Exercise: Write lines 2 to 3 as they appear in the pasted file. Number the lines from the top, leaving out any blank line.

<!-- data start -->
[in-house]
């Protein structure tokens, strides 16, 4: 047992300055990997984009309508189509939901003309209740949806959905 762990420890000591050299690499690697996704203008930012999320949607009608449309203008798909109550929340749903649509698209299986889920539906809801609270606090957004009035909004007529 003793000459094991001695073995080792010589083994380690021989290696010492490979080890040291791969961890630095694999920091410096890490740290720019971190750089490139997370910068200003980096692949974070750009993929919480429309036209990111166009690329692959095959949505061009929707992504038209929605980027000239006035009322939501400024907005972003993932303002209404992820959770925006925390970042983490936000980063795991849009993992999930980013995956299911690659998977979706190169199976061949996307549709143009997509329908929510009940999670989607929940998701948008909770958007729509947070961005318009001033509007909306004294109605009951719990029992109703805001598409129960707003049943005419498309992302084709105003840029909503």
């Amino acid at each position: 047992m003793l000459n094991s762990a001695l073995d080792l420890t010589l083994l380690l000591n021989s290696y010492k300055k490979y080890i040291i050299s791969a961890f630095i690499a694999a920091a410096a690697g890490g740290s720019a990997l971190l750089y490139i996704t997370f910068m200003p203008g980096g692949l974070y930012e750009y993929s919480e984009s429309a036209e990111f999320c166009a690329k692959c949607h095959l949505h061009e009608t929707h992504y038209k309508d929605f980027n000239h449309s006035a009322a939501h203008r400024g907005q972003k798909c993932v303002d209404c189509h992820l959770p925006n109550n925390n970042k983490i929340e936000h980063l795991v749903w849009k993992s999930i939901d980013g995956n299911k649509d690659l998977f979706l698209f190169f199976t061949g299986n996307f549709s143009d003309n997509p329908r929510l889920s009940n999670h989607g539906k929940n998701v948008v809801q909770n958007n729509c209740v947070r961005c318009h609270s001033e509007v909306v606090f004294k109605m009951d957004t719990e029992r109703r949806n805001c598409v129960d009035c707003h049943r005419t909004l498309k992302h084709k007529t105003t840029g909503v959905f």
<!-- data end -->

């Protein structure tokens, strides 16, 4: 047992300055990997984009309508189509939901003309209740949806959905 762990420890000591050299690499690697996704203008930012999320949607009608449309203008798909109550929340749903649509698209299986889920539906809801609270606090957004009035909004007529 003793000459094991001695073995080792010589083994380690021989290696010492490979080890040291791969961890630095694999920091410096890490740290720019971190750089490139997370910068200003980096692949974070750009993929919480429309036209990111166009690329692959095959949505061009929707992504038209929605980027000239006035009322939501400024907005972003993932303002209404992820959770925006925390970042983490936000980063795991849009993992999930980013995956299911690659998977979706190169199976061949996307549709143009997509329908929510009940999670989607929940998701948008909770958007729509947070961005318009001033509007909306004294109605009951719990029992109703805001598409129960707003049943005419498309992302084709105003840029909503």
């Amino acid at each position: 047992m003793l000459n094991s762990a001695l073995d080792l420890t010589l083994l380690l000591n021989s290696y010492k300055k490979y080890i040291i050299s791969a961890f630095i690499a694999a920091a410096a690697g890490g740290s720019a990997l971190l750089y490139i996704t997370f910068m200003p203008g980096g692949l974070y930012e750009y993929s919480e984009s429309a036209e990111f999320c166009a690329k692959c949607h095959l949505h061009e009608t929707h992504y038209k309508d929605f980027n000239h449309s006035a009322a939501h203008r400024g907005q972003k798909c993932v303002d209404c189509h992820l959770p925006n109550n925390n970042k983490i929340e936000h980063l795991v749903w849009k993992s999930i939901d980013g995956n299911k649509d690659l998977f979706l698209f190169f199976t061949g299986n996307f549709s143009d003309n997509p329908r929510l889920s009940n999670h989607g539906k929940n998701v948008v809801q909770n958007n729509c209740v947070r961005c318009h609270s001033e509007v909306v606090f004294k109605m009951d957004t719990e029992r109703r949806n805001c598409v129960d009035c707003h049943r005419t909004l498309k992302h084709k007529t105003t840029g909503v959905f």